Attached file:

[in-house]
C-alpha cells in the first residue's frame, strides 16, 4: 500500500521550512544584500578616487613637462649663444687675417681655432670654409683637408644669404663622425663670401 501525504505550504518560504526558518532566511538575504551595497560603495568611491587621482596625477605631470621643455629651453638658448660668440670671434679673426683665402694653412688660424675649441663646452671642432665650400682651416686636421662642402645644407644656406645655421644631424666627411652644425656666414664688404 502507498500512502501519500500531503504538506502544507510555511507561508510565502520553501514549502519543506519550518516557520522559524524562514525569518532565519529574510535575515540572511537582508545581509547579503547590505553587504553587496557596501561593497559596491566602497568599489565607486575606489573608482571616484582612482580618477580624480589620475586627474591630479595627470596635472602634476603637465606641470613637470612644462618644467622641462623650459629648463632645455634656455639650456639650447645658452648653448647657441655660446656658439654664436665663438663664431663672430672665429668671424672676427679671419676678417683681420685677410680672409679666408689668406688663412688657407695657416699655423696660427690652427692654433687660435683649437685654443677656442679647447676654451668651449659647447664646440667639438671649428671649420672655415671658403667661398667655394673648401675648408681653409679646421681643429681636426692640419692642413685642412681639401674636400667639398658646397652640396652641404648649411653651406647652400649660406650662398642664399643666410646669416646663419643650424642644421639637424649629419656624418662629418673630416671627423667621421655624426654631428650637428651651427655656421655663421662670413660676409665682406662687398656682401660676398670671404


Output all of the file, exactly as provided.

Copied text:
[in-house]
C-alpha cells in the first residue's frame, strides 16, 4: 500500500521550512544584500578616487613637462649663444687675417681655432670654409683637408644669404663622425663670401 501525504505550504518560504526558518532566511538575504551595497560603495568611491587621482596625477605631470621643455629651453638658448660668440670671434679673426683665402694653412688660424675649441663646452671642432665650400682651416686636421662642402645644407644656406645655421644631424666627411652644425656666414664688404 502507498500512502501519500500531503504538506502544507510555511507561508510565502520553501514549502519543506519550518516557520522559524524562514525569518532565519529574510535575515540572511537582508545581509547579503547590505553587504553587496557596501561593497559596491566602497568599489565607486575606489573608482571616484582612482580618477580624480589620475586627474591630479595627470596635472602634476603637465606641470613637470612644462618644467622641462623650459629648463632645455634656455639650456639650447645658452648653448647657441655660446656658439654664436665663438663664431663672430672665429668671424672676427679671419676678417683681420685677410680672409679666408689668406688663412688657407695657416699655423696660427690652427692654433687660435683649437685654443677656442679647447676654451668651449659647447664646440667639438671649428671649420672655415671658403667661398667655394673648401675648408681653409679646421681643429681636426692640419692642413685642412681639401674636400667639398658646397652640396652641404648649411653651406647652400649660406650662398642664399643666410646669416646663419643650424642644421639637424649629419656624418662629418673630416671627423667621421655624426654631428650637428651651427655656421655663421662670413660676409665682406662687398656682401660676398670671404